D-DAY FOR FOOTY ROW
By WILL JACKSON
AN EXTRAORDINARY meeting tonight to decide whether an Aboriginal rugby league carnival should go ahead in Lismore is expected to be a fiery affair.
Residents with strong feelings will be allowed to speak on the matter before the council makes its decision.
Mayor Merv King's unilateral decision to knock back the 37th NSW Annual Aboriginal Rugby League Knockout Carnival, planned for the October Labour Day long weekend, has caused an outcry.
Cr King has even been accused of racism. But he said with several events already planned around that time there simply wasn't enough accommodation in Lismore for people attending the event.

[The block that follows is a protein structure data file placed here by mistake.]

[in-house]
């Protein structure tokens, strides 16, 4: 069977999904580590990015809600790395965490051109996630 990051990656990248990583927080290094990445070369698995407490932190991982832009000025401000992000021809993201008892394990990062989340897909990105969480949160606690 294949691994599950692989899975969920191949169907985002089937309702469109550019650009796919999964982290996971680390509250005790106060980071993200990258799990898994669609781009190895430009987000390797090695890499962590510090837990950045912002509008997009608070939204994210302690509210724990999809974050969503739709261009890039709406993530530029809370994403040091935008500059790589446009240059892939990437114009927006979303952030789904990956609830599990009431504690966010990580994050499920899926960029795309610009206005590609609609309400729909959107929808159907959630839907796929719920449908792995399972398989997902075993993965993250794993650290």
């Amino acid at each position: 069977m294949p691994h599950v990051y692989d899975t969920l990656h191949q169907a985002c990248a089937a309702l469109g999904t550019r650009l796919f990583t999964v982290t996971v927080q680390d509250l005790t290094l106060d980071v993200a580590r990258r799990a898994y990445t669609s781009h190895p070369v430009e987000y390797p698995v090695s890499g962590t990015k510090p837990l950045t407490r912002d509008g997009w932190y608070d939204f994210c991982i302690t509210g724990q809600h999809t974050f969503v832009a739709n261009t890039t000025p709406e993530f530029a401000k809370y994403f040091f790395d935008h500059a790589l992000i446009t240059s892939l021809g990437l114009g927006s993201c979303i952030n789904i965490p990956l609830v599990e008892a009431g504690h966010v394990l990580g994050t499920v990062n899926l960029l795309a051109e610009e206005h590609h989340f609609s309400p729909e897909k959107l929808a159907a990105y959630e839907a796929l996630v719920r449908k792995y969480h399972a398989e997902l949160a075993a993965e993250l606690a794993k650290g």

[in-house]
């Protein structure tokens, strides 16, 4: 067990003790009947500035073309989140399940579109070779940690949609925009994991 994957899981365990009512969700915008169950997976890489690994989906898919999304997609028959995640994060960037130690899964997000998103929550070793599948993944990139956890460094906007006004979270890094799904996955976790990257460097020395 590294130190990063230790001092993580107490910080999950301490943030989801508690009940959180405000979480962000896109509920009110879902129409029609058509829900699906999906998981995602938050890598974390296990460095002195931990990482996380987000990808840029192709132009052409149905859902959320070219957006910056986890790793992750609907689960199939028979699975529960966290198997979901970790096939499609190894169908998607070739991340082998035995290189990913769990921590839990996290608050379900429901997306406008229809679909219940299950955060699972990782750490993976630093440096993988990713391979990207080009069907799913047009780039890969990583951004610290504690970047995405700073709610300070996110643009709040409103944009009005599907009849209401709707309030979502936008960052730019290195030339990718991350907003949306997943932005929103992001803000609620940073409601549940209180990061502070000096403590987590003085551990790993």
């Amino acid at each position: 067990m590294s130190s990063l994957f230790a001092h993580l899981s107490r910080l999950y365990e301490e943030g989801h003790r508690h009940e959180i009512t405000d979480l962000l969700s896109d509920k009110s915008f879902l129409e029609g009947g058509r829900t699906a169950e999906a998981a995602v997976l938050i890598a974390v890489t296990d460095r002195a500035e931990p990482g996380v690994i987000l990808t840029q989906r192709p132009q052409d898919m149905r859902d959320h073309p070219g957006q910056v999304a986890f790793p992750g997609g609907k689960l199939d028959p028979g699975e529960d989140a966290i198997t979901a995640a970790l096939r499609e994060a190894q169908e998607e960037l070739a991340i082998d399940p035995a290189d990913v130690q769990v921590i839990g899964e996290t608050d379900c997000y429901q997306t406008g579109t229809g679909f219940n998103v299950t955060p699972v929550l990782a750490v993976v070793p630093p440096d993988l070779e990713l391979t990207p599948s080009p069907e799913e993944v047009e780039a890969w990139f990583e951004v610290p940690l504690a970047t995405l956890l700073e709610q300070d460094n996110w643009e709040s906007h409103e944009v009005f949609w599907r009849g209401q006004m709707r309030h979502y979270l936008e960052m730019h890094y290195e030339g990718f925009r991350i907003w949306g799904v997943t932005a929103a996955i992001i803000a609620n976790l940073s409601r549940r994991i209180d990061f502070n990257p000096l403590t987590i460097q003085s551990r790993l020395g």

And he said regional public transport was not up to bringing people to the games from other nearby towns.
Taking those points into consideration, he said it would be irresponsible to waive hire charges at Oakes Oval and Crozier Oval and manage the waste generated at council's venues, estimated at more than $40,000, as requested by the event's organisers. "Race was not one of the things considered in making the decision," he said.
The region's top cop Superintendent Bruce Lyons has backed Cr King's stance.
However, Cr Ros Irwin, who called for the extraordinary meeting to take place, said the organisers had developed a regional strategy that would have people staying as far away as Grafton and being brought to Lismore on chartered buses.
"They've (the organisers) thought all this through quite thoroughly," she said. "I believe this proposition has been treated differently to every other similar event. But I'll draw no conclusions as to why that might